BAREFOOT ACCOUNTANT:  As Warren Buffett said:  “There’s class warfare, all right, but it’s my class, the rich class, that’s making war, and we’re winning.”

Need I say more?

About William Brighenti

William Brighenti is a Certified Public Accountant, Certified QuickBooks ProAdvisor, and Certified Business Valuation Analyst. Bill began his career in public accounting in 1979. Since then he has worked at various public accounting firms throughout Connecticut. Bill received a Master of Science in Professional Accounting degree from the University of Hartford, after attending the University of Connecticut and Central Connecticut State University for his Bachelor of Arts and Master of Arts degrees. He subsequently attended Purdue University for doctoral studies in Accounting and Quantitative Methods in Business. Bill has instructed graduate and undergraduate courses in Accounting, Auditing, and other subjects at the University of Hartford, Central Connecticut State University, Hartford State Technical College, and Purdue University. He also taught GMAT and CPA Exam Review Classes at the Stanley H. Kaplan Educational Center and at Person-Wolinsky, and is certified to teach trade-related subjects at Connecticut Vocational Technical Schools. His articles on tax and accounting have been published in several professional journals throughout the country as well as on several accounting websites. William was born and raised in New Britain, Connecticut, and served on the City's Board of Finance and Taxation as well as its City Plan Commission. In addition to the blog, Accounting and Taxes Simplified, Bill writes a blog, "The Barefoot Accountant", for the Accounting Web, a Sift Media publication.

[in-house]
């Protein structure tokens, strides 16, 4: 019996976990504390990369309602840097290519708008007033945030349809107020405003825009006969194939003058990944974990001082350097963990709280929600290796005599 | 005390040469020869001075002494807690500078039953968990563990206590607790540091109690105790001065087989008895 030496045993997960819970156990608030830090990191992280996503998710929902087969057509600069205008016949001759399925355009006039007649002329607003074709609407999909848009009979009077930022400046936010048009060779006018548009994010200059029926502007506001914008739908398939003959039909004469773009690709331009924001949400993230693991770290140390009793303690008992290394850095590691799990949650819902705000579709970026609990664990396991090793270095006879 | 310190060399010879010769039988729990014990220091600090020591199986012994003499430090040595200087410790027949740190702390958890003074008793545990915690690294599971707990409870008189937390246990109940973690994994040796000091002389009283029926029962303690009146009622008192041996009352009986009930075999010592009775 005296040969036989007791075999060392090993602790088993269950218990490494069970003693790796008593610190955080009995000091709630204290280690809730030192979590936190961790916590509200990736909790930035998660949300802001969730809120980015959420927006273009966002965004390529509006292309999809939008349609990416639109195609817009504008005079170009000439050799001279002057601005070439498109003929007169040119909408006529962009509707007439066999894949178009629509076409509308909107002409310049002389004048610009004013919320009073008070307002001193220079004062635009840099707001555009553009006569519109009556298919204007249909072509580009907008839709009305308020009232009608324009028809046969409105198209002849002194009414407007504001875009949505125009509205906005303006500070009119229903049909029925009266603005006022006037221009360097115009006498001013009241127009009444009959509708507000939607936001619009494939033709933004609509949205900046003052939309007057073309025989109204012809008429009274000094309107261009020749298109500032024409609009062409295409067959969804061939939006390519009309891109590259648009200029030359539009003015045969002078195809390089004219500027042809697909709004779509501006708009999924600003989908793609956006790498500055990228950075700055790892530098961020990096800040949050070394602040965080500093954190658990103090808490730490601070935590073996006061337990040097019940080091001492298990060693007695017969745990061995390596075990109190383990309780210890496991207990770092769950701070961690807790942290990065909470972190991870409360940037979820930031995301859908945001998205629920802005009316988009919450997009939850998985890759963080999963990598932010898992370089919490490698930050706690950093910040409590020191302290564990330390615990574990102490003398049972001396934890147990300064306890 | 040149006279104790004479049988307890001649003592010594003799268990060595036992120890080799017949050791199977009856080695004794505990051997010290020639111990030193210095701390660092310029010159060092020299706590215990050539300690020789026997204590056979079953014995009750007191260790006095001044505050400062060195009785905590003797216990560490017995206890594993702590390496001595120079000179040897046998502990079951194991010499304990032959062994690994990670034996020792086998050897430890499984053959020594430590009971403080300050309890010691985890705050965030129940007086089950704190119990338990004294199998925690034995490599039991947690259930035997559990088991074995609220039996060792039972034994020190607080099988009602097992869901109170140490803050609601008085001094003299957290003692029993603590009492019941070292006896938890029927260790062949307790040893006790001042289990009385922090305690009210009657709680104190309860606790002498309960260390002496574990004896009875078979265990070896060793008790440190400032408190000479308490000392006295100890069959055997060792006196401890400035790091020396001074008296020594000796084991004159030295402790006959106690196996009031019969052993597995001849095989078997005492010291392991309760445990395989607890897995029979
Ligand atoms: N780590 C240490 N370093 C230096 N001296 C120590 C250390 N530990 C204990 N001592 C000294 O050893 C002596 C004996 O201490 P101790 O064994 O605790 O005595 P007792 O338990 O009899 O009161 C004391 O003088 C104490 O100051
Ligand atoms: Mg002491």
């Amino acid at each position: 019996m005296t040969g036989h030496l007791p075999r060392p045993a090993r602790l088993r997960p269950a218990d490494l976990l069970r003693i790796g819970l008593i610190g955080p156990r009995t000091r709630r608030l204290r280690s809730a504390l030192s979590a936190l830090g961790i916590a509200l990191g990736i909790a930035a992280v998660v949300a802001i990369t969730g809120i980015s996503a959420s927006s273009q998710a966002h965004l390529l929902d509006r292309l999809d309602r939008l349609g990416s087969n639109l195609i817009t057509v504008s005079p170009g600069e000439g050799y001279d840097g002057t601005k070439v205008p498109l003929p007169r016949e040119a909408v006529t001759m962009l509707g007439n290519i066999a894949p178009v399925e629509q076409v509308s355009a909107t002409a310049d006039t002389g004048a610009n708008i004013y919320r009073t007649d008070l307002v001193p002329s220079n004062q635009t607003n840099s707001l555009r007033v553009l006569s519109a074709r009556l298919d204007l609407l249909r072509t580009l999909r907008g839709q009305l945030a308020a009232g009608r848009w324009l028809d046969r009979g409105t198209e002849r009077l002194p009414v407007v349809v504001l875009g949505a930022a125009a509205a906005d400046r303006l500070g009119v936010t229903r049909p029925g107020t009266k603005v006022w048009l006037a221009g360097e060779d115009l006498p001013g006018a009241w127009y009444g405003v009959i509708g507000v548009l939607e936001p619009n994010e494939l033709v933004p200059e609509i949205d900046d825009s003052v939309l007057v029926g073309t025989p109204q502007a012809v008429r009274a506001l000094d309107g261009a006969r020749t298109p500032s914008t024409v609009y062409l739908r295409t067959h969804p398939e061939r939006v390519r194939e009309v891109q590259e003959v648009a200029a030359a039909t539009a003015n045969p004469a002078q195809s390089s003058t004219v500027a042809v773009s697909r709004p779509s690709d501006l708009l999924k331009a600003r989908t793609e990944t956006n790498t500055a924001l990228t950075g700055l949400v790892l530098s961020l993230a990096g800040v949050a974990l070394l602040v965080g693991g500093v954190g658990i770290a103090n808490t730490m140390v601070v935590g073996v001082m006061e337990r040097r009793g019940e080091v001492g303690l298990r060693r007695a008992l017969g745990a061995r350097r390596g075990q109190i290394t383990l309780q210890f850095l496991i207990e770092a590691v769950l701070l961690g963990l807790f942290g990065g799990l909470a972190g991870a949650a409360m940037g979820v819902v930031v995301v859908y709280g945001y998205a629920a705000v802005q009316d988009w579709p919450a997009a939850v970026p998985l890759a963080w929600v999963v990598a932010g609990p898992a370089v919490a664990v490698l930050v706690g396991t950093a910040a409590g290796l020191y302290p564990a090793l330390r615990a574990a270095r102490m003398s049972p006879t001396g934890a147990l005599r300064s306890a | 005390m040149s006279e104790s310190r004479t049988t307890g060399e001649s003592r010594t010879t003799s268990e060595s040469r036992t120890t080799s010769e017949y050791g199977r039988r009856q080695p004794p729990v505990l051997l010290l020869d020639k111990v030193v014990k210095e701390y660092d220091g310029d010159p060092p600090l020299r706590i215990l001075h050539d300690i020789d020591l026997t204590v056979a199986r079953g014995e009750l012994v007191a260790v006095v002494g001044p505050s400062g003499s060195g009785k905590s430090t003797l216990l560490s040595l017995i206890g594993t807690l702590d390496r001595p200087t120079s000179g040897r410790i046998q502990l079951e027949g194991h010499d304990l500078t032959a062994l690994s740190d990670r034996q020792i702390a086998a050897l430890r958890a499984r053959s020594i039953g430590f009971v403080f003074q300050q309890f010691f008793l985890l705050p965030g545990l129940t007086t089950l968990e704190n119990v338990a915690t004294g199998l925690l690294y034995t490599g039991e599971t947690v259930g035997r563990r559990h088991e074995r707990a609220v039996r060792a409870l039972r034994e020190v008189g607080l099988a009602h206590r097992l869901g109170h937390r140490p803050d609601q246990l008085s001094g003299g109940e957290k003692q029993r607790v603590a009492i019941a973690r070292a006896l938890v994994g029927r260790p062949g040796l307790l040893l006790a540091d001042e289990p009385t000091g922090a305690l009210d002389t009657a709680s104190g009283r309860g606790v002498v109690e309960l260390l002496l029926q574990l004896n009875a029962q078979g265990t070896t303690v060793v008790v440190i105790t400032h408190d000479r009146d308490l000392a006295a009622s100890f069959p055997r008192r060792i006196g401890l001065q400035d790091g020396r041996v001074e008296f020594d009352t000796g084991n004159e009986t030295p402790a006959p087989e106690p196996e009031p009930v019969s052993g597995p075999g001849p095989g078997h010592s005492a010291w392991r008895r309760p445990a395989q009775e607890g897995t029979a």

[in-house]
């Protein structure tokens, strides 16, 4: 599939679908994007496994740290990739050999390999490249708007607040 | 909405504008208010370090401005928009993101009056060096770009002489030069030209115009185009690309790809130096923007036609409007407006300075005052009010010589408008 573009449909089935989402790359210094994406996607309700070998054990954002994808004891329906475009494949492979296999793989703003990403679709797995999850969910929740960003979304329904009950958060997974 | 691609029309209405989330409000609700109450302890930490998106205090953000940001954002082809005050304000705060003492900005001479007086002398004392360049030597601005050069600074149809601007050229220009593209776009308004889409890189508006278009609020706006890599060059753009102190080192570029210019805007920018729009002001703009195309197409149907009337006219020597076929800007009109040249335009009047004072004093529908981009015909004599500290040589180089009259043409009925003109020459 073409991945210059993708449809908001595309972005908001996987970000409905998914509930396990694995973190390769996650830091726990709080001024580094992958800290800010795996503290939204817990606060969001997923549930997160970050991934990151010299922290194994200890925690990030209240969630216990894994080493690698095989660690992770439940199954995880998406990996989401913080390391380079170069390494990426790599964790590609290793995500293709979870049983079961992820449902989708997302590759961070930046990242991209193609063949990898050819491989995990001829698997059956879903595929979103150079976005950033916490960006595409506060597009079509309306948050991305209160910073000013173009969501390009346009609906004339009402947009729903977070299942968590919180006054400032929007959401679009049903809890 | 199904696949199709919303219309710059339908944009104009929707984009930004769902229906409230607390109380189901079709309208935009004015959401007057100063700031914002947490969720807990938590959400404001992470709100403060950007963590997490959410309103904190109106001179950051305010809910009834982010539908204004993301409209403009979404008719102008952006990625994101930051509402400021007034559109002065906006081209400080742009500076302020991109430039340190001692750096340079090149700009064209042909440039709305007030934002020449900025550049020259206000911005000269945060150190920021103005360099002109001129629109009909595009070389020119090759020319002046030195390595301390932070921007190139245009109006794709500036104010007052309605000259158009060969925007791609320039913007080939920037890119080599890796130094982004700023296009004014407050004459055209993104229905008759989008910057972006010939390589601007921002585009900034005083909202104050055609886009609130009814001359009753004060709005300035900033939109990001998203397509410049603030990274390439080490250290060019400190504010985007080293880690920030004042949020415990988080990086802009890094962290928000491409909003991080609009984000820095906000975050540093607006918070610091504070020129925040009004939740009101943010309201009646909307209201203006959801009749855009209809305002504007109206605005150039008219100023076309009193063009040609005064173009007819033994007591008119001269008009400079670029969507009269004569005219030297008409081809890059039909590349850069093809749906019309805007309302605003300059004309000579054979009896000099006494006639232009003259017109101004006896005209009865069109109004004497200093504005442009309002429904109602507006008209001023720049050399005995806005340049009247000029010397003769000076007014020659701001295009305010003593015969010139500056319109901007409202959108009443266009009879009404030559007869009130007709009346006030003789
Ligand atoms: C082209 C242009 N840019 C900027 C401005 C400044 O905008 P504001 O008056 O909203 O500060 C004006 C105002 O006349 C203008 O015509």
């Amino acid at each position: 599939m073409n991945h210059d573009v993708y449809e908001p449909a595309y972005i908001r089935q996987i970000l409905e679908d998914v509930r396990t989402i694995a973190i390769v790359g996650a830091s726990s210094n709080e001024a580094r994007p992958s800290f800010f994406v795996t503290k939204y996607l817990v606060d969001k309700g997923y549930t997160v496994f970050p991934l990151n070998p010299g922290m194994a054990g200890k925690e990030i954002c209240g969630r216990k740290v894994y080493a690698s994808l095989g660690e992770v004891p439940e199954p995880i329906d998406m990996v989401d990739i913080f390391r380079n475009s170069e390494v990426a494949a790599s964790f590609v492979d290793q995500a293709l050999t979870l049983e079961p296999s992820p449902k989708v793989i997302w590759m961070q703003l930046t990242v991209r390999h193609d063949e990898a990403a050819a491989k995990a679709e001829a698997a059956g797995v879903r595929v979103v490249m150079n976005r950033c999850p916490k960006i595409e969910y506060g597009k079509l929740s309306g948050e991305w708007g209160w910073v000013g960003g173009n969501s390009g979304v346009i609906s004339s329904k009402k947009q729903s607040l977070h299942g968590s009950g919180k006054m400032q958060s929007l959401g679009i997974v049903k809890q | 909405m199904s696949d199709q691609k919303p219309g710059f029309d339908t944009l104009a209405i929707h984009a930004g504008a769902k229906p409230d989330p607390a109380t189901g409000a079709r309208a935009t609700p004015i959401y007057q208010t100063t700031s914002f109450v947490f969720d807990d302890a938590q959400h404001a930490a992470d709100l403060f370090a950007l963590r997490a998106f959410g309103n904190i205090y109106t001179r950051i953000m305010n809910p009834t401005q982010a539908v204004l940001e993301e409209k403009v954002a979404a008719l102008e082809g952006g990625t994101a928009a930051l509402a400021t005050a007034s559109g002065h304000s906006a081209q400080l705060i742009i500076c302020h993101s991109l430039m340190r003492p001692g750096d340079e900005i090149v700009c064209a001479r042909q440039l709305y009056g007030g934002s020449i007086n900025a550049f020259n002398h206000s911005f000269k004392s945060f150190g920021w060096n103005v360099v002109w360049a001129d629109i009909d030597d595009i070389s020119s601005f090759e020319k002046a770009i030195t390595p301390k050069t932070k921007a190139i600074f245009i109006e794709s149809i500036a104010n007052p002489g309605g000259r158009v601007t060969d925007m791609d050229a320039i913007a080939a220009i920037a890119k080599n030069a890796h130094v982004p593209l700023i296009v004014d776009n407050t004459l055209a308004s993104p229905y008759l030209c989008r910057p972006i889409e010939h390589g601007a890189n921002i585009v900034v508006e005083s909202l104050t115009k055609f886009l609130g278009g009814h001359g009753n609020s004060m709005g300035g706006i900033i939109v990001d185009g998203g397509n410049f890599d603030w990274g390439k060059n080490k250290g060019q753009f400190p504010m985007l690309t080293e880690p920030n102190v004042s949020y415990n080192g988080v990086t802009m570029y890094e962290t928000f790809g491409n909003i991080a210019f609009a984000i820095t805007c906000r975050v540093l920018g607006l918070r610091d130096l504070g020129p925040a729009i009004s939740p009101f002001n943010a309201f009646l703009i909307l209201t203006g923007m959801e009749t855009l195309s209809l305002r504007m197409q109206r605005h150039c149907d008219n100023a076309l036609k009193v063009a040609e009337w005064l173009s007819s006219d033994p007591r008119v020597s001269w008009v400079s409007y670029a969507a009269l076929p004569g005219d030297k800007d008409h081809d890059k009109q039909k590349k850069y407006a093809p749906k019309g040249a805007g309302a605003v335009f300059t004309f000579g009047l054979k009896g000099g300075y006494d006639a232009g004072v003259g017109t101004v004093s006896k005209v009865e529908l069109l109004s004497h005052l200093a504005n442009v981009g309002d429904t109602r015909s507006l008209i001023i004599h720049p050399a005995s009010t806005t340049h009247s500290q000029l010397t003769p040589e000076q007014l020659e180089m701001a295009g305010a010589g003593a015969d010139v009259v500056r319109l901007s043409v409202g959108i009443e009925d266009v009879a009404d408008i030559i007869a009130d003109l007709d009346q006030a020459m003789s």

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One Response to Paul Ryan’s budget proposal: another con job for the rich?

  1. Lorenzo says:

    Thank you for bringing this particular video to my attention. I’ve been following the Ryan “budget” on NPR and can’t believe what I hear. I can’t believe that there isn’t more public outcry regarding his ideas on turning Medicare over to private insurers. My understanding is that this would end up costing beneficiaries more money or give them less in services.